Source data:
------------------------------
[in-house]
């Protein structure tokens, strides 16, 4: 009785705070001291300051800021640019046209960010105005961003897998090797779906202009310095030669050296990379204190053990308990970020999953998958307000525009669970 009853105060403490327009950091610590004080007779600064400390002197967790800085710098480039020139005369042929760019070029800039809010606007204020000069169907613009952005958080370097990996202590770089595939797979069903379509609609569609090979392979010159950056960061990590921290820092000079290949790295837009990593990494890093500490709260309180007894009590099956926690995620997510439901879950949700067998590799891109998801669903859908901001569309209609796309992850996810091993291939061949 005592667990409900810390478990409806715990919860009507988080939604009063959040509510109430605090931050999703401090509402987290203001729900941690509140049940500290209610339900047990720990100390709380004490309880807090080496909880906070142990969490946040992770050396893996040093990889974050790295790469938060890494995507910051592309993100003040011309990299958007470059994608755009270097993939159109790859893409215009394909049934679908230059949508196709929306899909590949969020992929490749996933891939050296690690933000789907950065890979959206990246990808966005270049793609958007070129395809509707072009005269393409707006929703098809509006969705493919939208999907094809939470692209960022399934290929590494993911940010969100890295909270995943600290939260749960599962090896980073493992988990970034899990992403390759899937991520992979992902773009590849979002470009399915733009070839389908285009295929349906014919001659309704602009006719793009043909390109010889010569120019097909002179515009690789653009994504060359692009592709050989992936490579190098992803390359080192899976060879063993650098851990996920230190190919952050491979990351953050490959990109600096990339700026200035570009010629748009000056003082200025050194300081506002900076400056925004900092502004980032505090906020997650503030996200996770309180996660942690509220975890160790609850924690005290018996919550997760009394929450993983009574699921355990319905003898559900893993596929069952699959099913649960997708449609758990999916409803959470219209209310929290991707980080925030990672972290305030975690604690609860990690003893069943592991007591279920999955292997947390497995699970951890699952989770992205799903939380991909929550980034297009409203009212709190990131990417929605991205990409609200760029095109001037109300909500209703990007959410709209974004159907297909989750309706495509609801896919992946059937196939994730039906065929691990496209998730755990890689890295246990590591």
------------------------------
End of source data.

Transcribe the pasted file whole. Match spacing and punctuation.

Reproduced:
[in-house]
């Protein structure tokens, strides 16, 4: 009785705070001291300051800021640019046209960010105005961003897998090797779906202009310095030669050296990379204190053990308990970020999953998958307000525009669970 009853105060403490327009950091610590004080007779600064400390002197967790800085710098480039020139005369042929760019070029800039809010606007204020000069169907613009952005958080370097990996202590770089595939797979069903379509609609569609090979392979010159950056960061990590921290820092000079290949790295837009990593990494890093500490709260309180007894009590099956926690995620997510439901879950949700067998590799891109998801669903859908901001569309209609796309992850996810091993291939061949 005592667990409900810390478990409806715990919860009507988080939604009063959040509510109430605090931050999703401090509402987290203001729900941690509140049940500290209610339900047990720990100390709380004490309880807090080496909880906070142990969490946040992770050396893996040093990889974050790295790469938060890494995507910051592309993100003040011309990299958007470059994608755009270097993939159109790859893409215009394909049934679908230059949508196709929306899909590949969020992929490749996933891939050296690690933000789907950065890979959206990246990808966005270049793609958007070129395809509707072009005269393409707006929703098809509006969705493919939208999907094809939470692209960022399934290929590494993911940010969100890295909270995943600290939260749960599962090896980073493992988990970034899990992403390759899937991520992979992902773009590849979002470009399915733009070839389908285009295929349906014919001659309704602009006719793009043909390109010889010569120019097909002179515009690789653009994504060359692009592709050989992936490579190098992803390359080192899976060879063993650098851990996920230190190919952050491979990351953050490959990109600096990339700026200035570009010629748009000056003082200025050194300081506002900076400056925004900092502004980032505090906020997650503030996200996770309180996660942690509220975890160790609850924690005290018996919550997760009394929450993983009574699921355990319905003898559900893993596929069952699959099913649960997708449609758990999916409803959470219209209310929290991707980080925030990672972290305030975690604690609860990690003893069943592991007591279920999955292997947390497995699970951890699952989770992205799903939380991909929550980034297009409203009212709190990131990417929605991205990409609200760029095109001037109300909500209703990007959410709209974004159907297909989750309706495509609801896919992946059937196939994730039906065929691990496209998730755990890689890295246990590591």